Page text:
Okay, it wasn’t a bar, it was just me at the computer with a glass of wine. But anyhoo . . .

So I’ve got this short story I’m fond of, “The Sad Rains of Mars,” an homage to the late, great Ray Bradbury. It had a couple beta readers during the first few drafts, and I was happy with it. Over the last year I’ve been sending it to various markets. I started out big, sending it to Isaac Asimov’s Science Fiction Magazine, then to the Magazine of Fantasy and Science Fiction. After a form rejection from both of them, I had another friend read it, and she had some nice comments that led to a few minor tweaks.

Next it went over to Tor.com. Then Clarkesworld after that. Two more strikes. Yeah, that’s up to four strikes now, pardon the sloppy baseball metaphor. I took another look at it and restructured the first page or two a bit. It struck me that those opening paragraphs were a bit back-story heavy, and I think I achieved a better balance between the dialogue and the exposition necessary to set up the world for the reader.

At this point I should mention that I don’t advocate rewriting after every rejection. That way madness lies. On the other hand, if a story isn’t getting placed you should be open to the idea that there might be good reasons for that. You have to find the right time to double down for your art and when to admit that your manuscript isn’t the shiny stack of awesome and rainbows you first thought it was.

With the repolished opening, I once again felt pretty good about the story. But I needed to pick a new market. I started going through some old bookmarks I had in my browser. Wow, that was depressing. Several cool markets, both print and online, had gone out of business over the last couple years. The URL for Lissette’s Tales of the Imagination now takes you to a Japanese porn site. Either that or Lissette’s has substantially changed its format and target audience.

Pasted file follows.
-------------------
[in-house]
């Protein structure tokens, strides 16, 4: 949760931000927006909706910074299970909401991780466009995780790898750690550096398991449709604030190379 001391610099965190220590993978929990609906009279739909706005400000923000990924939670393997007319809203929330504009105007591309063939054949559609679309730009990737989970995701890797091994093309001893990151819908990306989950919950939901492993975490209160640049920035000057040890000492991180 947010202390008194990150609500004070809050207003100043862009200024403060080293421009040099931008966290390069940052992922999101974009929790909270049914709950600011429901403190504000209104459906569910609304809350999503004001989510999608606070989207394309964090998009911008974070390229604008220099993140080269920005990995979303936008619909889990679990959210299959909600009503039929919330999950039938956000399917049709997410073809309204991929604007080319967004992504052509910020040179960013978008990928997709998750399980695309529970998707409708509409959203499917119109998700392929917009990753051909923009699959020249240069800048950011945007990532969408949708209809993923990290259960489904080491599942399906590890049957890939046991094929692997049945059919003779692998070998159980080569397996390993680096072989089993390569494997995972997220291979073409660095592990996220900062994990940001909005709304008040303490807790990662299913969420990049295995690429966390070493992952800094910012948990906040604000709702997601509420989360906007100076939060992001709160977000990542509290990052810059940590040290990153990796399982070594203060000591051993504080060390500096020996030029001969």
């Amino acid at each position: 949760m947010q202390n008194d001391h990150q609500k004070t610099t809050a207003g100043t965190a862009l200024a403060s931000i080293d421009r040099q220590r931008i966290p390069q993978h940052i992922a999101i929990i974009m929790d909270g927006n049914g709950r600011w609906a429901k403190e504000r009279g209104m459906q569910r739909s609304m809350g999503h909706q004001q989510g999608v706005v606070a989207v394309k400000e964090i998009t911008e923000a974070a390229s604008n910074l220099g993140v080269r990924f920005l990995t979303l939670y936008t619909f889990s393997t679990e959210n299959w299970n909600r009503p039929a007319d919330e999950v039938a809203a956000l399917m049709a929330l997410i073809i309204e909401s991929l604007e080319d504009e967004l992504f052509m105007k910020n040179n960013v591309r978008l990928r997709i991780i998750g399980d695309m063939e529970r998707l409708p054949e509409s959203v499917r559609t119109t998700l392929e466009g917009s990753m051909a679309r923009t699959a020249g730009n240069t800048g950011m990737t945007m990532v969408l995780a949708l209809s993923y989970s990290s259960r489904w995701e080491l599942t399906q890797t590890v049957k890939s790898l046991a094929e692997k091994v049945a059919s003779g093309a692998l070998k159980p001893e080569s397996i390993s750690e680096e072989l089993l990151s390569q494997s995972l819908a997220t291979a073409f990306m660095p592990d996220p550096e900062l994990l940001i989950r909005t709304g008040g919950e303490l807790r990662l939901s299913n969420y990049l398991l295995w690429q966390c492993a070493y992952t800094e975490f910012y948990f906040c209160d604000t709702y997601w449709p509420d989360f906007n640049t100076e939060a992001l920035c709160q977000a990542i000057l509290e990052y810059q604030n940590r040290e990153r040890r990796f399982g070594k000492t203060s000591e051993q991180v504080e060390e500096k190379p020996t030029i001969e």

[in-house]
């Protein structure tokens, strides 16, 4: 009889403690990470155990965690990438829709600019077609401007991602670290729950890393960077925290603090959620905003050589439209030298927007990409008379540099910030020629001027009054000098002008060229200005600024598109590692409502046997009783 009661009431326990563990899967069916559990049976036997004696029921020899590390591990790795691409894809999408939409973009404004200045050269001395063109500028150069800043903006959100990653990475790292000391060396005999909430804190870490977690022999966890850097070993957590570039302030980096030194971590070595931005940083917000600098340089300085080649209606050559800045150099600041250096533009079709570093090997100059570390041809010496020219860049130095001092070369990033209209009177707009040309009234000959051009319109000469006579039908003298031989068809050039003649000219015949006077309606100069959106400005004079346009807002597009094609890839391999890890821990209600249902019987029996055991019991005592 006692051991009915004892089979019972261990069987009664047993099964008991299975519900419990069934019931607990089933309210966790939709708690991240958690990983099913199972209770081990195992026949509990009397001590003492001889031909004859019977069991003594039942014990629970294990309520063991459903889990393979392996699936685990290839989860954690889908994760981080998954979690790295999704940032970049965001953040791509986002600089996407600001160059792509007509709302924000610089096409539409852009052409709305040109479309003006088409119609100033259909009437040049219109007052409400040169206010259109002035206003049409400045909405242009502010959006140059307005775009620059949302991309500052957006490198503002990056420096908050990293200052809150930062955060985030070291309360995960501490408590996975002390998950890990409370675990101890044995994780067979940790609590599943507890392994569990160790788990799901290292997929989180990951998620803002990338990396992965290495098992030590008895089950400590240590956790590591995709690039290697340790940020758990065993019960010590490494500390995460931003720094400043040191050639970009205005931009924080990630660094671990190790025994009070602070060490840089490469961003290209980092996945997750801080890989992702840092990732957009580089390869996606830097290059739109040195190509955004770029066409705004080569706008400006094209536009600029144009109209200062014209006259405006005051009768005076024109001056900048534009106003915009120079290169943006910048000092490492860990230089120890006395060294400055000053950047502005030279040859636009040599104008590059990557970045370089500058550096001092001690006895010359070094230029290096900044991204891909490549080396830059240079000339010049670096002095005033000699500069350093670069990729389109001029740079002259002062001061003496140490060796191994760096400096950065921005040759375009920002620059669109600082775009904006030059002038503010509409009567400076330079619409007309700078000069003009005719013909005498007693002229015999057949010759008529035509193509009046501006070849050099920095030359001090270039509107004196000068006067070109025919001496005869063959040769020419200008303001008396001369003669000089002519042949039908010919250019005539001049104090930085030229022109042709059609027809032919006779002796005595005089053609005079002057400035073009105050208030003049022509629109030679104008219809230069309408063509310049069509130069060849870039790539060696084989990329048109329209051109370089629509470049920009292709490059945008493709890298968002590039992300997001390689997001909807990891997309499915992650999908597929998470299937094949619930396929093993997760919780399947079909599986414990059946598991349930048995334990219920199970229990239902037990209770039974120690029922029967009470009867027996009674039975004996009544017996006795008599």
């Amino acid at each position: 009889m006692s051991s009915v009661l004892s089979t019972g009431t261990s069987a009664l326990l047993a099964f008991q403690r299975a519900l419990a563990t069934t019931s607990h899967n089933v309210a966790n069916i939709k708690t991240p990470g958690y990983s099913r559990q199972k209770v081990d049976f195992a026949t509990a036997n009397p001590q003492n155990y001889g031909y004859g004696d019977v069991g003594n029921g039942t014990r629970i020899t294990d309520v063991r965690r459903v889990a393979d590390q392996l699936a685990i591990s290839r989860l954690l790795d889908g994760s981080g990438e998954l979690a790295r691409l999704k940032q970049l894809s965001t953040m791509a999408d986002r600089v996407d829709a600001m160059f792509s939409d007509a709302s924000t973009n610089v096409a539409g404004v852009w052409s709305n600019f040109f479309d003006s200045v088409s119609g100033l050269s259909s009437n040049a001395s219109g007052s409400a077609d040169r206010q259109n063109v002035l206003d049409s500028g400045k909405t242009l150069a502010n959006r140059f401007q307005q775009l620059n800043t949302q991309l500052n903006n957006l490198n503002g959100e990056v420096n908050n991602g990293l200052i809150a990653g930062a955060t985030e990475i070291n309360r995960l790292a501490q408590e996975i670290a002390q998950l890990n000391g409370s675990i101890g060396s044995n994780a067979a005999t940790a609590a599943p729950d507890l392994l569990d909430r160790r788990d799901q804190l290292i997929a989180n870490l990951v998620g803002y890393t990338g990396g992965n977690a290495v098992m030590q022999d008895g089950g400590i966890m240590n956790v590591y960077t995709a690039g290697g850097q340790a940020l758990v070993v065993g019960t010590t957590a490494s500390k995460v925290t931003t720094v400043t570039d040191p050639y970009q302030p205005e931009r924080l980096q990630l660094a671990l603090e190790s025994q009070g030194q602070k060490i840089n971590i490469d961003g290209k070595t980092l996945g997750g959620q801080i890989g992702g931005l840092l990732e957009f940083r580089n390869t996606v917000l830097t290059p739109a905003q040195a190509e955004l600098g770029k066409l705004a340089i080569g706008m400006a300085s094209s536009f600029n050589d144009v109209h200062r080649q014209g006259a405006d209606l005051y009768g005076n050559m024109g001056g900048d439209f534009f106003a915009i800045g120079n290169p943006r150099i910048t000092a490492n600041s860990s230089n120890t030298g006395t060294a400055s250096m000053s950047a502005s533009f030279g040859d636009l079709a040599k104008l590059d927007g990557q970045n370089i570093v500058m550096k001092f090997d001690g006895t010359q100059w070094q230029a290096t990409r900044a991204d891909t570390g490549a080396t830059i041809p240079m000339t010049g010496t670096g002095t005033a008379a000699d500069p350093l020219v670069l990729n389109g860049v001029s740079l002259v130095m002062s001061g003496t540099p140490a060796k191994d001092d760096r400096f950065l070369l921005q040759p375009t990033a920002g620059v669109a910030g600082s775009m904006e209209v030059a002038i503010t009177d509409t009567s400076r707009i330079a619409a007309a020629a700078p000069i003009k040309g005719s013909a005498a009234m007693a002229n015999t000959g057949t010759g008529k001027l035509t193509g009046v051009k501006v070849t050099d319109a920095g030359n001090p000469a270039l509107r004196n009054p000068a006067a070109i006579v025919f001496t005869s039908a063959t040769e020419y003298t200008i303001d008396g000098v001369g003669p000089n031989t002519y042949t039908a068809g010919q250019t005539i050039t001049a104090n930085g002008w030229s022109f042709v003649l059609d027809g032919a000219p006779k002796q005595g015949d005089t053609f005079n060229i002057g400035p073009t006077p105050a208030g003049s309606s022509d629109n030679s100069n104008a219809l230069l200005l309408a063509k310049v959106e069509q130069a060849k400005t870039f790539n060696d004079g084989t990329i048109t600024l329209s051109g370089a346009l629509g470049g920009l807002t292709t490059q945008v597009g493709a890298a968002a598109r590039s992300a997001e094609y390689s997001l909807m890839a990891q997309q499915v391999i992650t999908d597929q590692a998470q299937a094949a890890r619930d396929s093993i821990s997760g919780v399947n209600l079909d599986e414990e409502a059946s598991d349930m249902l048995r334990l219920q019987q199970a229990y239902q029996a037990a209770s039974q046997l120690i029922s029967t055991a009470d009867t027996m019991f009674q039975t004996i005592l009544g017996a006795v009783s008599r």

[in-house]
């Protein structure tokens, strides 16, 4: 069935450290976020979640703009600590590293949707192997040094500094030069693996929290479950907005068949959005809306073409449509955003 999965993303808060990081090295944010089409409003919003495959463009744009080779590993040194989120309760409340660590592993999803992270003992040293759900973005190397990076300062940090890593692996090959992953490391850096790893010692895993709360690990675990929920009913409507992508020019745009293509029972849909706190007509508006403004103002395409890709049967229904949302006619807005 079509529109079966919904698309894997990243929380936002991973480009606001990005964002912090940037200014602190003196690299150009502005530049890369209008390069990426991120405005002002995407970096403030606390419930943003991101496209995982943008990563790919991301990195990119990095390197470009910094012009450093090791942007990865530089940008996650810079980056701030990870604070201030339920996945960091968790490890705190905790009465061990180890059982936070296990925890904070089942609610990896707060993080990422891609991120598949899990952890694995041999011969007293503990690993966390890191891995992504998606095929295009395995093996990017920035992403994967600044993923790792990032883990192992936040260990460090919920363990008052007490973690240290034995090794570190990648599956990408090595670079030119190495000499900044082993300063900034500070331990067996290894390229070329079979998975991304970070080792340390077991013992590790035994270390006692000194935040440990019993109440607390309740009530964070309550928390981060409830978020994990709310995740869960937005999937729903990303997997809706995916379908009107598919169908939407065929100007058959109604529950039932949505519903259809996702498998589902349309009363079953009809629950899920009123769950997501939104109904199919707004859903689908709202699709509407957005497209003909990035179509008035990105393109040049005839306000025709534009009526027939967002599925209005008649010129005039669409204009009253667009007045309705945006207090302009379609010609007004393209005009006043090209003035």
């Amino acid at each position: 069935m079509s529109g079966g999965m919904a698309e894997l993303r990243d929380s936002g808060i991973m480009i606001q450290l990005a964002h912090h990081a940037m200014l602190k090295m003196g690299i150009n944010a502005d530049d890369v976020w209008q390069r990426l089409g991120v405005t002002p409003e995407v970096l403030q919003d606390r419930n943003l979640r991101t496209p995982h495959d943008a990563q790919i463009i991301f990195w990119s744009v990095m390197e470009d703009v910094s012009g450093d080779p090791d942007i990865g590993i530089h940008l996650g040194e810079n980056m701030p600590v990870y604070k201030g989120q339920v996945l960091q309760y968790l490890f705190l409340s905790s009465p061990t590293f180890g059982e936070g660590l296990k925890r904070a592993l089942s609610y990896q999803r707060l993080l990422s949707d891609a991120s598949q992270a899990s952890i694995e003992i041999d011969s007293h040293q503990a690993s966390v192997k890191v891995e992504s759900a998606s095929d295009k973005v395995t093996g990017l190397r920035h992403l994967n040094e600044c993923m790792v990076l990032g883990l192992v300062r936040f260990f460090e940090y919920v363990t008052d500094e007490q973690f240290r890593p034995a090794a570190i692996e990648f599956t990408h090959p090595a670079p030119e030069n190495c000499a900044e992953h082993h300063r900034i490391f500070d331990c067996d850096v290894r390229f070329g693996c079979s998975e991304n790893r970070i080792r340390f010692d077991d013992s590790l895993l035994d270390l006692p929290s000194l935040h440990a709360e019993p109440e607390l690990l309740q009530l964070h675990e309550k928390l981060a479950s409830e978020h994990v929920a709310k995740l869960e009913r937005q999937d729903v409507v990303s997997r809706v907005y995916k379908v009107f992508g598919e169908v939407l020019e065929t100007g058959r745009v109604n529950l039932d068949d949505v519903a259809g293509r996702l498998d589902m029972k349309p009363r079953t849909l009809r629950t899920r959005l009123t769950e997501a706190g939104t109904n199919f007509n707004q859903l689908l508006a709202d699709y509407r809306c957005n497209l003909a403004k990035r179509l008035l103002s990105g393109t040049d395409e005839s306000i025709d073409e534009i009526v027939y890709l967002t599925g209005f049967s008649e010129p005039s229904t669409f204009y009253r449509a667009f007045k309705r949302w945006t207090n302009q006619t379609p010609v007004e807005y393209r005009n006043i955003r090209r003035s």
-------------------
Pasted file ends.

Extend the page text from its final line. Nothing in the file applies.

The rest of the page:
The other thing I noticed was how many of the remaining markets I had bookmarked paid quite low rates or minimal flat fees. Like, say, $50 for a short story. That’s the business model that keeps these periodicals going, and I recognize that’s the cold reality of a lot of small markets. I am not dismissing them as a group; there are a lot of fine publications and publishers that work on that level, and they’re publishing great stories. (Of course, there are also others who take advantage of eager beginners desperate for publishing credits, young writers willing to essentially give away their work to see it in print.)

As I clicked through more markets, I realized that simply getting another publishing credit isn’t important enough to me to justify handing over a story for a few bucks. At this point, I’d rather sit on a story or self-publish than get underpaid. I eventually found a market that pays a reputable six cents a word, which is the rate that the Science Fiction Writers of America uses in its definition of a professional sale.

So off the manuscript went. We shall see what happens.

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